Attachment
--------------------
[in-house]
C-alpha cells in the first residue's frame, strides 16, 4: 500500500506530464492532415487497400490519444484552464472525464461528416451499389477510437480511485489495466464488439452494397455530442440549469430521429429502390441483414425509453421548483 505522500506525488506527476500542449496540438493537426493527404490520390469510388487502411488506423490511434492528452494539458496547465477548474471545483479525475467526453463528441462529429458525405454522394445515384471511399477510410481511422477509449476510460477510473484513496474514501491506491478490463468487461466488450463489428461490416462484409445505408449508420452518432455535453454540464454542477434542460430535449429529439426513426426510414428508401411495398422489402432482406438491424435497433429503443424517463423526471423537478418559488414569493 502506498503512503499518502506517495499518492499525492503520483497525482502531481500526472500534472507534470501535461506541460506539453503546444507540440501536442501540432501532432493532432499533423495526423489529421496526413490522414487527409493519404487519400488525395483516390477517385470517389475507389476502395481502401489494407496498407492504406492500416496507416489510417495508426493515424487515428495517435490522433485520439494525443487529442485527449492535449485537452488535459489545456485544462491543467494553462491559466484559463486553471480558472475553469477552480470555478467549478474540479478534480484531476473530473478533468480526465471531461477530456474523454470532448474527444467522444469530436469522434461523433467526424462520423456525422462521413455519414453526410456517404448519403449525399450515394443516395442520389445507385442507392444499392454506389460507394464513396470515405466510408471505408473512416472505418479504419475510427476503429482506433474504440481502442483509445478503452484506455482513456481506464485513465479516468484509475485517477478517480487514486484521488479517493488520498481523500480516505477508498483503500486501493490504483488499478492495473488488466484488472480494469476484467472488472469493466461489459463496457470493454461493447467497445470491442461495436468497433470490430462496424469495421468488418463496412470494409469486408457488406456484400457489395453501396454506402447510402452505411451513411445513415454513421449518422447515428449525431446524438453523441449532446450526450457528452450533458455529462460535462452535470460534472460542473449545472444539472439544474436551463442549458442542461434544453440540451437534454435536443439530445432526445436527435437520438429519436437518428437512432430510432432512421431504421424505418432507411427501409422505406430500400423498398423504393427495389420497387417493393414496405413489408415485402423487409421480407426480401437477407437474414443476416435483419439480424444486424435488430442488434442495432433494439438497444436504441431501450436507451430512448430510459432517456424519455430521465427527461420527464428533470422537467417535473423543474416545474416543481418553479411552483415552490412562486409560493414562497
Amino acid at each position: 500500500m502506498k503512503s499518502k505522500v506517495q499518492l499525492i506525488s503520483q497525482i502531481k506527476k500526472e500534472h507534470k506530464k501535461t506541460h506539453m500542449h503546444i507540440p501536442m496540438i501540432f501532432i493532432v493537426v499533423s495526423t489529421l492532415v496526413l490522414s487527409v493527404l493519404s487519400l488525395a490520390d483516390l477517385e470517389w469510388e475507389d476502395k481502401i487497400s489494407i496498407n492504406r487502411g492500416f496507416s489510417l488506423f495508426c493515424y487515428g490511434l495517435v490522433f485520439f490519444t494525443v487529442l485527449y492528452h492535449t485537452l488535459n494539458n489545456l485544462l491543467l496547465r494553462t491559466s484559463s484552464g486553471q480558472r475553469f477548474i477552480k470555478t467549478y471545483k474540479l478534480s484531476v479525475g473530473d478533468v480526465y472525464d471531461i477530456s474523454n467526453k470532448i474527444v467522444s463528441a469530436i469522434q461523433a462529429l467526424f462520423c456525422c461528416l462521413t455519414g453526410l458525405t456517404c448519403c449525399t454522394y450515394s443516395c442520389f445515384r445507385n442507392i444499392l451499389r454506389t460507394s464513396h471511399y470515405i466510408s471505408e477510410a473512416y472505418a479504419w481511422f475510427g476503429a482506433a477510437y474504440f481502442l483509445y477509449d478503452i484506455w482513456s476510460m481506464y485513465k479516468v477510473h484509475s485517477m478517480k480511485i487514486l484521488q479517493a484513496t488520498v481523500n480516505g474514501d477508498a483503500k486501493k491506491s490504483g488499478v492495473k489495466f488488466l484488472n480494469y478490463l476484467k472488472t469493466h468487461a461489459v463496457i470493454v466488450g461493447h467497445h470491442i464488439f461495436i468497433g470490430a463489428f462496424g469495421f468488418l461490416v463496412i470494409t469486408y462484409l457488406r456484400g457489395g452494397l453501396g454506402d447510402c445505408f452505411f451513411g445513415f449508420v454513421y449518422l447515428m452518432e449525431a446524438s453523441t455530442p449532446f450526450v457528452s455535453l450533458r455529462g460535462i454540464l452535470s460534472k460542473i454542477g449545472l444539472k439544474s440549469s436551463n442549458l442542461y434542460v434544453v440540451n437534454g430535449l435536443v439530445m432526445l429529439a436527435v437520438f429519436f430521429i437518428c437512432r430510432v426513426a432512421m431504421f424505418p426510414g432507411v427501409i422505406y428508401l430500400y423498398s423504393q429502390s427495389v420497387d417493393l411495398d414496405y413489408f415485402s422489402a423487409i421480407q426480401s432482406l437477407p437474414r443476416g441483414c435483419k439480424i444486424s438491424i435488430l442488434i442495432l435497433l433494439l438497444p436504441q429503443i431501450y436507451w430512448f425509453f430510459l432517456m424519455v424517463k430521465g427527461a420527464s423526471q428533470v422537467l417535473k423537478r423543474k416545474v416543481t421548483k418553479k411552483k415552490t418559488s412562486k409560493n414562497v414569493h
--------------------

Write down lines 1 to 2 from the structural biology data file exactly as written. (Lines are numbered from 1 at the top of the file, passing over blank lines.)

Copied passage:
[in-house]
C-alpha cells in the first residue's frame, strides 16, 4: 500500500506530464492532415487497400490519444484552464472525464461528416451499389477510437480511485489495466464488439452494397455530442440549469430521429429502390441483414425509453421548483 505522500506525488506527476500542449496540438493537426493527404490520390469510388487502411488506423490511434492528452494539458496547465477548474471545483479525475467526453463528441462529429458525405454522394445515384471511399477510410481511422477509449476510460477510473484513496474514501491506491478490463468487461466488450463489428461490416462484409445505408449508420452518432455535453454540464454542477434542460430535449429529439426513426426510414428508401411495398422489402432482406438491424435497433429503443424517463423526471423537478418559488414569493 502506498503512503499518502506517495499518492499525492503520483497525482502531481500526472500534472507534470501535461506541460506539453503546444507540440501536442501540432501532432493532432499533423495526423489529421496526413490522414487527409493519404487519400488525395483516390477517385470517389475507389476502395481502401489494407496498407492504406492500416496507416489510417495508426493515424487515428495517435490522433485520439494525443487529442485527449492535449485537452488535459489545456485544462491543467494553462491559466484559463486553471480558472475553469477552480470555478467549478474540479478534480484531476473530473478533468480526465471531461477530456474523454470532448474527444467522444469530436469522434461523433467526424462520423456525422462521413455519414453526410456517404448519403449525399450515394443516395442520389445507385442507392444499392454506389460507394464513396470515405466510408471505408473512416472505418479504419475510427476503429482506433474504440481502442483509445478503452484506455482513456481506464485513465479516468484509475485517477478517480487514486484521488479517493488520498481523500480516505477508498483503500486501493490504483488499478492495473488488466484488472480494469476484467472488472469493466461489459463496457470493454461493447467497445470491442461495436468497433470490430462496424469495421468488418463496412470494409469486408457488406456484400457489395453501396454506402447510402452505411451513411445513415454513421449518422447515428449525431446524438453523441449532446450526450457528452450533458455529462460535462452535470460534472460542473449545472444539472439544474436551463442549458442542461434544453440540451437534454435536443439530445432526445436527435437520438429519436437518428437512432430510432432512421431504421424505418432507411427501409422505406430500400423498398423504393427495389420497387417493393414496405413489408415485402423487409421480407426480401437477407437474414443476416435483419439480424444486424435488430442488434442495432433494439438497444436504441431501450436507451430512448430510459432517456424519455430521465427527461420527464428533470422537467417535473423543474416545474416543481418553479411552483415552490412562486409560493414562497